Photo Requirements

Photographs

Usually I work from several photographs supplied by you. Think about your pet’s personality and how you want your pet to be portrayed. Your pet is unique – what makes him that way?

The photographs you send should be clear and the larger the picture the better, although if a beloved pet has passed away I should still be able to work from your available photographs.

Tips for Pet Photography

– Digital cameras mean you can take lots of photographs without the expense of development fees. Out of many photos you might only get one or two that really captures the personality of your pet, so snap away! Extra photos also help me to determine the correct colour of your pet under different lighting conditions and hopefully see a little of your pet’s character!

– A ‘photo shoot’ should be fun. Treats come in handy when asking your pet to pose. If your pet doesn’t want to pose, don’t force her/him. You’ll get better photos if your pet is relaxed.

– Take photos over several days or weeks to get that special shot.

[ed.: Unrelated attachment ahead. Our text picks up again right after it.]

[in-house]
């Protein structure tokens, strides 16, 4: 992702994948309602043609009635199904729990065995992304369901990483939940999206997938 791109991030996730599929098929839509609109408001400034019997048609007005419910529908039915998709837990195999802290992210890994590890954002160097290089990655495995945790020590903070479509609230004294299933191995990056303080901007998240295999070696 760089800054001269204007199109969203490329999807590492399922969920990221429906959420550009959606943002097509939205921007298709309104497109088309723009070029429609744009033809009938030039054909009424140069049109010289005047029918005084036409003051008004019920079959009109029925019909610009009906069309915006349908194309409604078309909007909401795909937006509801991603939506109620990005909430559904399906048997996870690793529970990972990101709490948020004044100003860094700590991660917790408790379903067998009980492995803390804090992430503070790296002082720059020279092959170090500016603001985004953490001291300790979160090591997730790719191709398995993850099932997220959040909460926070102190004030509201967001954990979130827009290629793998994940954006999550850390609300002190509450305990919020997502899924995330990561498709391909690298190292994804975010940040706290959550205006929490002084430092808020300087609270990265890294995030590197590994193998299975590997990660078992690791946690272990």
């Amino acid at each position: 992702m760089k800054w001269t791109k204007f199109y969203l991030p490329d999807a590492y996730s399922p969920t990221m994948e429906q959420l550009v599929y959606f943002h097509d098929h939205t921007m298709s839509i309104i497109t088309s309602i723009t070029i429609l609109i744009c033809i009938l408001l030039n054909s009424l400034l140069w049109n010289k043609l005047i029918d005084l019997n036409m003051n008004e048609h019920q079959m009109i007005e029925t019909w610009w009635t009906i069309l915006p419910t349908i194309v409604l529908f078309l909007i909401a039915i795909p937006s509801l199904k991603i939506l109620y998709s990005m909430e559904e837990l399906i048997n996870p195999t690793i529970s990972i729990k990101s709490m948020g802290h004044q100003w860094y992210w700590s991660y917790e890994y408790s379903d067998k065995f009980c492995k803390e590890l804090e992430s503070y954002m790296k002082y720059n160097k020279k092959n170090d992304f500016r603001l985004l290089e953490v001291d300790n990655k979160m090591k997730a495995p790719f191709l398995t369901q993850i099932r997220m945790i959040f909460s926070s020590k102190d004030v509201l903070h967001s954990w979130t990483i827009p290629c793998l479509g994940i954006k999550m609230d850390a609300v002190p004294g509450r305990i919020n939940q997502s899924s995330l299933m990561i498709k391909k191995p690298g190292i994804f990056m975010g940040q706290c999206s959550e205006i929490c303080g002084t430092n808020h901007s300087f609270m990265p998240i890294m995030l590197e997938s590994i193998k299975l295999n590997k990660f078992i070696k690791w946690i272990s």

– Try asking someone to play with your pet or catch his attention whilst you take some photos. Dangling a toy in front of your pet in one hand and trying to hold a camera in the other is difficult (trust me I do it all the time!).

– Often you will get better photographs in natural light. Preferably take your pet outside, or next to a window. Very light coloured or dark animals are difficult to photograph as your camera will often over or underexpose the colour of your pet’s fur. Try to take photos of your pet with natural light falling onto it from the front.

– Getting down to your pet’s level to take photos usually results in the best photos, although rules are made to be broken – sometimes, photos from above can work too.


Please don’t hesitate to e-mail me your photographs at info@kellyarcherpetportraits.com, for my professional opinion.

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